|The "before" picture. This ol' gal has shot hundreds of ducks|
and geese in her day, among other critters.
For as long as I can remember, there's been a Mossberg 500 layin' around our house. Dad's always had one for a primary or backup bird gun, and he's got another one rigged up specifically as a slug gun for deer huntin'.
Perhaps I'm biased for that reason, but I'm rather partial to 'em. They've got a great history and a tradition of dependability. There are other good all-purpose shotguns out there, but O.F. Mossberg and Sons does it just as good, if not better, than the others.
I'm not sure where this particular gun's story begins, as Dad bought it used after retirin' his first 500 for reasons I can't recall. Shortly thereafter, he won a Mossberg 835 from a gun drawing, so the 500 was primarily used by me and Jesse. Long story short, Jesse wound up with his own 835 as a graduation gift, so I wound up as the sole user of the 500.
A few years back though, it started actin' up. Nothin' major, but every now and then it would go into full auto mode; basically, as soon as the forearm was locked back into place after I pumped it, it would fire another shell regardless of what my trigger finger was doin'. It would have been awesome if it was controlable or predictable, but it was neither. A few months later I picked up another 500 at an auction, so the ol' warrior went to the rack and stayed there.
Since then, it's only come off for the occasional cleanin', so when I was at the gun show on Sunday and saw a tactical home defense kit for a good price, I spontaneously decided that the ol' warrior needed a new cause.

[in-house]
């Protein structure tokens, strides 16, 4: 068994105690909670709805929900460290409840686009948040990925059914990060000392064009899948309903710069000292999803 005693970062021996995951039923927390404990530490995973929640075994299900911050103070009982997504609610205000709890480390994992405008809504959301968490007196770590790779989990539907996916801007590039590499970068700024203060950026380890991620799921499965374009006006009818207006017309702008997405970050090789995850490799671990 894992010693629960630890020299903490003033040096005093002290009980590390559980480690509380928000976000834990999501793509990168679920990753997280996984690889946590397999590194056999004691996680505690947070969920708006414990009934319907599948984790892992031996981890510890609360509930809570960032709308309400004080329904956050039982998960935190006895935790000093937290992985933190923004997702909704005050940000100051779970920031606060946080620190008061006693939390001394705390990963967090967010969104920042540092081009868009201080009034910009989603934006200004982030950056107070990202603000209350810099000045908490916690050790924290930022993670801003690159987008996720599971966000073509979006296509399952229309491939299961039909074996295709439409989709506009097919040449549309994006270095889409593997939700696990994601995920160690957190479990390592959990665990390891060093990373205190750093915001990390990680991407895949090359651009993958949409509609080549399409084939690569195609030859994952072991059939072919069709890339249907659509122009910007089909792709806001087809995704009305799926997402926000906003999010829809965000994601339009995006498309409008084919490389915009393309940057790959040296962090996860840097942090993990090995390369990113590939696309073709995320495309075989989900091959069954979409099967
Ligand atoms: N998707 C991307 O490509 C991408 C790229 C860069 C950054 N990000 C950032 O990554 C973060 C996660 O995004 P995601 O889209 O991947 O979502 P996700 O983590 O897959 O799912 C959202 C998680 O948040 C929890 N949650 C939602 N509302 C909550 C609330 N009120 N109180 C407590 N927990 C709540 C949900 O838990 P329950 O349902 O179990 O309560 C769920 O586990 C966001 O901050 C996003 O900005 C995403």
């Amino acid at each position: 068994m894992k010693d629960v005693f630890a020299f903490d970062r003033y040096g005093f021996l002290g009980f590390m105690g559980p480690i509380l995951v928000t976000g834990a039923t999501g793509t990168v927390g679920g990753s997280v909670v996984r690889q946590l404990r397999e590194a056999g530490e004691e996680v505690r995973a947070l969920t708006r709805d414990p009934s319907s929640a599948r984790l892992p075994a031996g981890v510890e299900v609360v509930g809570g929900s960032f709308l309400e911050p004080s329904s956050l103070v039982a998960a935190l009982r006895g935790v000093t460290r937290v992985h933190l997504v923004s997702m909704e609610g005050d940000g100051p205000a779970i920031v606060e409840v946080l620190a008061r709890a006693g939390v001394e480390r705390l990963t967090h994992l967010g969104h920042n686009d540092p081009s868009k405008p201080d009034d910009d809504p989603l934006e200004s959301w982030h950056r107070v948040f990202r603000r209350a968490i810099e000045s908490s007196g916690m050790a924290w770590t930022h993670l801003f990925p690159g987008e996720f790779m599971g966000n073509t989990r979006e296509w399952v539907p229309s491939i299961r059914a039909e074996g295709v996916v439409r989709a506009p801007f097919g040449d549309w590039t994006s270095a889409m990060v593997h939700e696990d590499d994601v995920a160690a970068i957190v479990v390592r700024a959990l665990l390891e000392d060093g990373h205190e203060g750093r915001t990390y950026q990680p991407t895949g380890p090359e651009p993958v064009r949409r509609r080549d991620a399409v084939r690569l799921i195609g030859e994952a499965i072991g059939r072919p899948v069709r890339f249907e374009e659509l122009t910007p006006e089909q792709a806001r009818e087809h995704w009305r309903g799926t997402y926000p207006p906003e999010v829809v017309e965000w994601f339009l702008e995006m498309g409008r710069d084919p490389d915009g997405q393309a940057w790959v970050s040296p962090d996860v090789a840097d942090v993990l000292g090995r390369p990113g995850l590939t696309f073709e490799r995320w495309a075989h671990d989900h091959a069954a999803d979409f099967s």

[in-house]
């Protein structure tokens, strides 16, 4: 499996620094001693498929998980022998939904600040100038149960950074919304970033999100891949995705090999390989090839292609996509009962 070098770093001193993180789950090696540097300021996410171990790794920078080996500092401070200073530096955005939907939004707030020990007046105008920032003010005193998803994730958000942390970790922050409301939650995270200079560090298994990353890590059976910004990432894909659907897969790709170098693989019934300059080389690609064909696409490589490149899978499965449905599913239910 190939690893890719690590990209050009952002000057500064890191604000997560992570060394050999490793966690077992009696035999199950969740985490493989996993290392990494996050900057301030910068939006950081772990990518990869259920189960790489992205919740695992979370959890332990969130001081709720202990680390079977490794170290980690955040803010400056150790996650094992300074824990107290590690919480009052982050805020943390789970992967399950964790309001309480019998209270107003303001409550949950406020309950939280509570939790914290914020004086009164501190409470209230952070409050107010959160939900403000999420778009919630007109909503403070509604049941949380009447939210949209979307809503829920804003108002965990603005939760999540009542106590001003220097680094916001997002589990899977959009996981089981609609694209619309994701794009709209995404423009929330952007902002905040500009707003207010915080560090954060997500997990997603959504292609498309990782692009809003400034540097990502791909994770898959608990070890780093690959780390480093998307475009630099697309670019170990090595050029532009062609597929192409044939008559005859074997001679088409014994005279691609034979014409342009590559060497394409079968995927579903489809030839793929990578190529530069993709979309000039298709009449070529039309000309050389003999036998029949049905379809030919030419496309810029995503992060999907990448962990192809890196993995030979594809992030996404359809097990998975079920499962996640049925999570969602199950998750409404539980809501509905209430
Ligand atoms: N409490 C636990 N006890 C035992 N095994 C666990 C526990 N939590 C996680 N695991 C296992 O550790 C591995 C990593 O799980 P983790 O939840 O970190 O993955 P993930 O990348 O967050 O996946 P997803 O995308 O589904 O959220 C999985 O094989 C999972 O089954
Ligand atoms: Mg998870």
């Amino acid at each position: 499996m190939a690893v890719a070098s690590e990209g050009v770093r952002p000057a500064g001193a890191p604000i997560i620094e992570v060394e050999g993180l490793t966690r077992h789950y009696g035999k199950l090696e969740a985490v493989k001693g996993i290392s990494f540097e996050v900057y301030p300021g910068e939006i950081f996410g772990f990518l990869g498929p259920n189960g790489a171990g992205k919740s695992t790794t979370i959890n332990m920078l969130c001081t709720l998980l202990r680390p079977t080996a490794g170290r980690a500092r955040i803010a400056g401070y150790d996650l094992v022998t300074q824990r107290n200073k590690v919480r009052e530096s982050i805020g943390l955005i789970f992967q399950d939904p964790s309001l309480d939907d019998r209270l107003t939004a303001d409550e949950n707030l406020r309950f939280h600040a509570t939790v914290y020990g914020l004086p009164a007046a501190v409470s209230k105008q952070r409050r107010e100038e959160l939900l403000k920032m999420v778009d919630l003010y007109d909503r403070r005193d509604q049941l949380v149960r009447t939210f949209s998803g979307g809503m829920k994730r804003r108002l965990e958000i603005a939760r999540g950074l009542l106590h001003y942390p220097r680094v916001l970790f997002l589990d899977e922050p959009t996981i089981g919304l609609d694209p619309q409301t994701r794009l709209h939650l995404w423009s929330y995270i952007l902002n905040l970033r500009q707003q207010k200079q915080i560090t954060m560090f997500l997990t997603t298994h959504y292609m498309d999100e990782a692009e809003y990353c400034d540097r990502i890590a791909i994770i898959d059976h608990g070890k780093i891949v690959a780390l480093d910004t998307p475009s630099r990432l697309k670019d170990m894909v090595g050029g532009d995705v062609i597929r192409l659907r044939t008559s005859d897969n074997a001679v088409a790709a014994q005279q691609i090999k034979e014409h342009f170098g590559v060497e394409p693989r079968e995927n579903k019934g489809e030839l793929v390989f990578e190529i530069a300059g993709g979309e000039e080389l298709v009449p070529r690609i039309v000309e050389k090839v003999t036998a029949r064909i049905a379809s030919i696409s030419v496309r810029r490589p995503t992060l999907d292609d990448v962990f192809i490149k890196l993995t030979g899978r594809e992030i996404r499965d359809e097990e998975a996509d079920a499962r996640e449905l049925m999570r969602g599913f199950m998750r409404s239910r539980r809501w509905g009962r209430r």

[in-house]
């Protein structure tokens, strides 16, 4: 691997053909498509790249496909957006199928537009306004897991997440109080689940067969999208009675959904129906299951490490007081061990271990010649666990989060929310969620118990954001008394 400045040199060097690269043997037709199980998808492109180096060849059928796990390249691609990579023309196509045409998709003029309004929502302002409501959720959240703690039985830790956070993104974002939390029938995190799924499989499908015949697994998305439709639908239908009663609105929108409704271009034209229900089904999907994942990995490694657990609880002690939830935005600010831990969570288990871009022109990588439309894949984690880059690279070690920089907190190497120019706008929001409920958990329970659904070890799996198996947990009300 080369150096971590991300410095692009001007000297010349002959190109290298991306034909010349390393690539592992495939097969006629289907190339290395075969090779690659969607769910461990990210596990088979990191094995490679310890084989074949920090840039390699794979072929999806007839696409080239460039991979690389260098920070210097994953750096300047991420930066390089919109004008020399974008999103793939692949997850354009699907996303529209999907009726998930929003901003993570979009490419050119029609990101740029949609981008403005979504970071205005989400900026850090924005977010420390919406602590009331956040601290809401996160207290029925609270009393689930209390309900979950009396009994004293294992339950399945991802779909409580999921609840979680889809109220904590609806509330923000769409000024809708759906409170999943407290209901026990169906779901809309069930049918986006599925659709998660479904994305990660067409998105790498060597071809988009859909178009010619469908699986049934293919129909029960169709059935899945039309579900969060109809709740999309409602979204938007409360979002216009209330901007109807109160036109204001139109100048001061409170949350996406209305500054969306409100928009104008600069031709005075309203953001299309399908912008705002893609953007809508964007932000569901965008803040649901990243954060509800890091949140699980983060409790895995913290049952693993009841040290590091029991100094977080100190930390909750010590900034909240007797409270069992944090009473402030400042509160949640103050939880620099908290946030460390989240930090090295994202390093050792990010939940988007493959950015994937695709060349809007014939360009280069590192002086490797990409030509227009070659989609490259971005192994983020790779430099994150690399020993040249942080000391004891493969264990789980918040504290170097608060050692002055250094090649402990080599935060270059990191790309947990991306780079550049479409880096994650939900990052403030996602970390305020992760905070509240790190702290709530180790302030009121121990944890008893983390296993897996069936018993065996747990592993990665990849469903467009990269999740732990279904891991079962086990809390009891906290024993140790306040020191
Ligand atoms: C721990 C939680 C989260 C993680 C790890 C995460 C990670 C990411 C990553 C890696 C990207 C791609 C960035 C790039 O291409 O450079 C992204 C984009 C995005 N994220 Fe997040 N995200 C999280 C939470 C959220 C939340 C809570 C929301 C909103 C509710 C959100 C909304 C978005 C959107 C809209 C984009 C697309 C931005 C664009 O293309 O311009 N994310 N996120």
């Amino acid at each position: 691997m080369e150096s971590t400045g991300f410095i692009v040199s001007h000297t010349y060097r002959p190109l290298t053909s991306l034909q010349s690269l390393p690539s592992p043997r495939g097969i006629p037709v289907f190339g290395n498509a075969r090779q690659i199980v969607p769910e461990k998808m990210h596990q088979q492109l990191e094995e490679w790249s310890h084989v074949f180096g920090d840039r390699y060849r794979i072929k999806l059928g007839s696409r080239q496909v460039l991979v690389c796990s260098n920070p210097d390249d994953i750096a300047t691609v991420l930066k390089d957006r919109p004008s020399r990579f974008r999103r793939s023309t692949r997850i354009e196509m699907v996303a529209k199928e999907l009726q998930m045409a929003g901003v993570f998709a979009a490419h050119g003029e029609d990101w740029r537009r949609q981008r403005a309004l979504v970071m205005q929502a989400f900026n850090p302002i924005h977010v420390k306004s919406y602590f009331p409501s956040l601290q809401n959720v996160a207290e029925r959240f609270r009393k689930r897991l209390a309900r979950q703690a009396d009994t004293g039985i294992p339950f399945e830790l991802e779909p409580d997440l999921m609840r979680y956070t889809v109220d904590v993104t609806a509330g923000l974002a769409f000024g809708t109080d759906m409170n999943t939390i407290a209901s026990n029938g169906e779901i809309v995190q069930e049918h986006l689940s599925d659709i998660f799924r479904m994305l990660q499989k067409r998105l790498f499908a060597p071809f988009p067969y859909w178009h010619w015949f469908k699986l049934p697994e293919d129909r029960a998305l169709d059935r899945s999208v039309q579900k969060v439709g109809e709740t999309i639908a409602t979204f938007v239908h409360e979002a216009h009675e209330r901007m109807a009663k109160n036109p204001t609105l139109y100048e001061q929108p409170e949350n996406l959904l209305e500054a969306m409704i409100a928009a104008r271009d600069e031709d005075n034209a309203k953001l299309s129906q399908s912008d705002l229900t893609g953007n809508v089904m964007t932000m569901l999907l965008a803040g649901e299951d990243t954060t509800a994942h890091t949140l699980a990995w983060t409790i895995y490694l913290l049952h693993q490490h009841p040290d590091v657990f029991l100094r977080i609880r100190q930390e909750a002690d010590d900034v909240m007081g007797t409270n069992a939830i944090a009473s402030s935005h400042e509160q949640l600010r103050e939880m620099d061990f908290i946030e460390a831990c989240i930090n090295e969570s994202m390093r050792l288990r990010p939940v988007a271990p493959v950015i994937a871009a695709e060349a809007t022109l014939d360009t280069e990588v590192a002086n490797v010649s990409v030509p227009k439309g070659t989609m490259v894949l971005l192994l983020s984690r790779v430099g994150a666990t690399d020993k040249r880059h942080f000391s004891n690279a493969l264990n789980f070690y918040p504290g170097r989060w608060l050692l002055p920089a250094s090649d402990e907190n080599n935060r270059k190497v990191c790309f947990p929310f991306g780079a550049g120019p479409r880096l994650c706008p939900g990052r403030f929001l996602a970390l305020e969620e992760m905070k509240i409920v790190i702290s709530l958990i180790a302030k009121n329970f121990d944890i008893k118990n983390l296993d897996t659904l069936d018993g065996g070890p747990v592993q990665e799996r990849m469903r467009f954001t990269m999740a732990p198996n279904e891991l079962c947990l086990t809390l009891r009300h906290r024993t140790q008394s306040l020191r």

Now, don't get me wrong... I don't really live in fear where I'm at. We're in the sticks, and with my grandparents at the bottom of the hill and my aunt next door, there's almost always someone around to keep an eye on things. Alas, it seems that home invasions and overall thefts are up in the area, and there are some crazy fuckin' people out there. Havin' a reliable shotgun within easy reach is cheap security in an uncertain society.
The Ultimate Arms Gear kit I picked up is not top of the line, but from tinkerin' with it, seems to be well-built and relatively rugged. Only time will tell on that, and given the fact that I won't be usin' this gun on a regular basis, should be more than enough. The stock has five adjustable positions and included a 5-shell holder and a pretty stout recoil pad. Five minutes and two hex-head screws takes it to a plain pistol grip if that's whatcha want. The forearm has three Weaver rails, two of them removable. Installation was a cinch... it took me longer to get the old wood furniture off than it did to throw everythin' else on.
I had a buddy who does metal work whack down an old barrel we had layin' around from 26" to 18", which is the legal limit without havin' to jump through hoops. To finish it off, I picked up a new fiber optic sight to replace the bead that was cut off, and a cheap laser sight from Hellmart. And by cheap, meanin' it probably won't hold a zero after the first three shots. However, the reviews on it were decent, the price was right and a potential burglar likely won't want to take chances when he discovers the red dot on his chest, zeroed or not. Either way, I'm gonna put that 1-year warranty to the test. Last but not least, the beast needed to be fed. To feed it, I picked up a box of Federal Premium 00 buckshot.
Overall, it was a quick, cheap conversion from a rack rider to a closet queen. I won't lie, I did sleep a bit better last night knowin' that it could be in my hands and ready to roll in a matter of seconds. The gun is pretty old and worn, but it's one endearing quality is that it's never failed to fire. Ever. That's a good quality to have in a home defense gun. Couple that with a whole new look, and I'm pretty pleased with how it worked out.
Now that it's done, let's hope I never need to use it for what it's rigged up to do.